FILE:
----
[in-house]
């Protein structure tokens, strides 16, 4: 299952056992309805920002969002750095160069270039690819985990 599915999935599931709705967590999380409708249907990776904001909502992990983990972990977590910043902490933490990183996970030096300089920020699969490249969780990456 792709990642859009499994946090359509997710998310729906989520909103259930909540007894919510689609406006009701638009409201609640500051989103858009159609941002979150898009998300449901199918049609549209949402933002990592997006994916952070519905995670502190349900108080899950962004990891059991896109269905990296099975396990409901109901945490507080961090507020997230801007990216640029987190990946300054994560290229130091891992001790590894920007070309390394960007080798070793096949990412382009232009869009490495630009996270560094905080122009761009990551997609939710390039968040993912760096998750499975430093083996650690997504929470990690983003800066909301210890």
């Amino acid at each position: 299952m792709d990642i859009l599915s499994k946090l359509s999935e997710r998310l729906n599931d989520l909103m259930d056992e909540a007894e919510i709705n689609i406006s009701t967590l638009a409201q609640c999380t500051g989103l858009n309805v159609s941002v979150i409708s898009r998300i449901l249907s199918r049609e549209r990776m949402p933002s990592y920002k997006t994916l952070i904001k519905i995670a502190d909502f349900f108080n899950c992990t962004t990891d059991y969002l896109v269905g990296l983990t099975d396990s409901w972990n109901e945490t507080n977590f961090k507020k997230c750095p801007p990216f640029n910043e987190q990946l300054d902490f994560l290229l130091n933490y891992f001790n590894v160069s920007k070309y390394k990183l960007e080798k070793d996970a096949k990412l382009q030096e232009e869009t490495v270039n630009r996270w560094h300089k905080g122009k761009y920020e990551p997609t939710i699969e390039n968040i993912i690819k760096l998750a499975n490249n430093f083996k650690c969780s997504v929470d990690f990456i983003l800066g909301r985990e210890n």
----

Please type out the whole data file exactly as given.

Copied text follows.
[in-house]
């Protein structure tokens, strides 16, 4: 299952056992309805920002969002750095160069270039690819985990 599915999935599931709705967590999380409708249907990776904001909502992990983990972990977590910043902490933490990183996970030096300089920020699969490249969780990456 792709990642859009499994946090359509997710998310729906989520909103259930909540007894919510689609406006009701638009409201609640500051989103858009159609941002979150898009998300449901199918049609549209949402933002990592997006994916952070519905995670502190349900108080899950962004990891059991896109269905990296099975396990409901109901945490507080961090507020997230801007990216640029987190990946300054994560290229130091891992001790590894920007070309390394960007080798070793096949990412382009232009869009490495630009996270560094905080122009761009990551997609939710390039968040993912760096998750499975430093083996650690997504929470990690983003800066909301210890």
């Amino acid at each position: 299952m792709d990642i859009l599915s499994k946090l359509s999935e997710r998310l729906n599931d989520l909103m259930d056992e909540a007894e919510i709705n689609i406006s009701t967590l638009a409201q609640c999380t500051g989103l858009n309805v159609s941002v979150i409708s898009r998300i449901l249907s199918r049609e549209r990776m949402p933002s990592y920002k997006t994916l952070i904001k519905i995670a502190d909502f349900f108080n899950c992990t962004t990891d059991y969002l896109v269905g990296l983990t099975d396990s409901w972990n109901e945490t507080n977590f961090k507020k997230c750095p801007p990216f640029n910043e987190q990946l300054d902490f994560l290229l130091n933490y891992f001790n590894v160069s920007k070309y390394k990183l960007e080798k070793d996970a096949k990412l382009q030096e232009e869009t490495v270039n630009r996270w560094h300089k905080g122009k761009y920020e990551p997609t939710i699969e390039n968040i993912i690819k760096l998750a499975n490249n430093f083996k650690c969780s997504v929470d990690f990456i983003l800066g909301r985990e210890n």